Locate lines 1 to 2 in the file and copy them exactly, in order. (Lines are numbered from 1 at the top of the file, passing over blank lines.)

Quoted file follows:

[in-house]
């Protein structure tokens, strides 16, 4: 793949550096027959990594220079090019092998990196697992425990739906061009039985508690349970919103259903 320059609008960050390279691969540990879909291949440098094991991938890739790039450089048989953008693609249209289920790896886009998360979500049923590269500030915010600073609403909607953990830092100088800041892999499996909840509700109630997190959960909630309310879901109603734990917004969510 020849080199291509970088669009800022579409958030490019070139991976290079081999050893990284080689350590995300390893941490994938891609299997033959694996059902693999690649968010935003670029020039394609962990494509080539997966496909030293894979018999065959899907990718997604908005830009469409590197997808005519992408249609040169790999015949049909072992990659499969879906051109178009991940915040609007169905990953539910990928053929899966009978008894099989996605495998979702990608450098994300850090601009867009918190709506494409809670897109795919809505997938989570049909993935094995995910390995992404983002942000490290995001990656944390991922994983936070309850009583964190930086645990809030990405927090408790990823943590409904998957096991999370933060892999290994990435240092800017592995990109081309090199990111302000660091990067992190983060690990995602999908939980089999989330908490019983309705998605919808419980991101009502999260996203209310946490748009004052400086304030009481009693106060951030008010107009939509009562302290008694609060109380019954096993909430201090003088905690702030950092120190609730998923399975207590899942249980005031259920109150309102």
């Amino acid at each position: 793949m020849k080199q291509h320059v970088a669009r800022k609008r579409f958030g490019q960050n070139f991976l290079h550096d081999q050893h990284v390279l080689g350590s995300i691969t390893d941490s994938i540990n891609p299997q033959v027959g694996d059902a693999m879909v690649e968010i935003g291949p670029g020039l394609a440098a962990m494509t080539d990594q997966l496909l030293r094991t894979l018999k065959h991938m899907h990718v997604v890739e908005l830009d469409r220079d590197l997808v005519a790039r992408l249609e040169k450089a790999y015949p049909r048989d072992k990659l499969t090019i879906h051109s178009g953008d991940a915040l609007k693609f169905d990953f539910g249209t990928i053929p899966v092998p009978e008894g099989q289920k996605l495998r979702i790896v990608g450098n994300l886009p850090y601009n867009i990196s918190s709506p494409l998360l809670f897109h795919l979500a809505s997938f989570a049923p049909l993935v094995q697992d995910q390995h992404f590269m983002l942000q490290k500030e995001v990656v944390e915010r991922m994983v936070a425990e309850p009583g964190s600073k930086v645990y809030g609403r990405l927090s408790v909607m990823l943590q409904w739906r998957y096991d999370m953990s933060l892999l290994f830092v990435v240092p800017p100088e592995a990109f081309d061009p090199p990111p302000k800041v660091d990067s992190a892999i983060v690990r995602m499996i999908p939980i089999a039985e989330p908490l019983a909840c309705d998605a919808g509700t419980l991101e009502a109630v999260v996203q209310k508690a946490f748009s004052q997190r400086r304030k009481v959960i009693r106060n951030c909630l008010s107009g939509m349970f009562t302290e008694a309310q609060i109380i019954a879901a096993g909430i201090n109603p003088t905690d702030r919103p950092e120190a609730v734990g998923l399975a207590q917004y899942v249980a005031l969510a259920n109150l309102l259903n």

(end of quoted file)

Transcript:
[in-house]
């Protein structure tokens, strides 16, 4: 793949550096027959990594220079090019092998990196697992425990739906061009039985508690349970919103259903 320059609008960050390279691969540990879909291949440098094991991938890739790039450089048989953008693609249209289920790896886009998360979500049923590269500030915010600073609403909607953990830092100088800041892999499996909840509700109630997190959960909630309310879901109603734990917004969510 020849080199291509970088669009800022579409958030490019070139991976290079081999050893990284080689350590995300390893941490994938891609299997033959694996059902693999690649968010935003670029020039394609962990494509080539997966496909030293894979018999065959899907990718997604908005830009469409590197997808005519992408249609040169790999015949049909072992990659499969879906051109178009991940915040609007169905990953539910990928053929899966009978008894099989996605495998979702990608450098994300850090601009867009918190709506494409809670897109795919809505997938989570049909993935094995995910390995992404983002942000490290995001990656944390991922994983936070309850009583964190930086645990809030990405927090408790990823943590409904998957096991999370933060892999290994990435240092800017592995990109081309090199990111302000660091990067992190983060690990995602999908939980089999989330908490019983309705998605919808419980991101009502999260996203209310946490748009004052400086304030009481009693106060951030008010107009939509009562302290008694609060109380019954096993909430201090003088905690702030950092120190609730998923399975207590899942249980005031259920109150309102």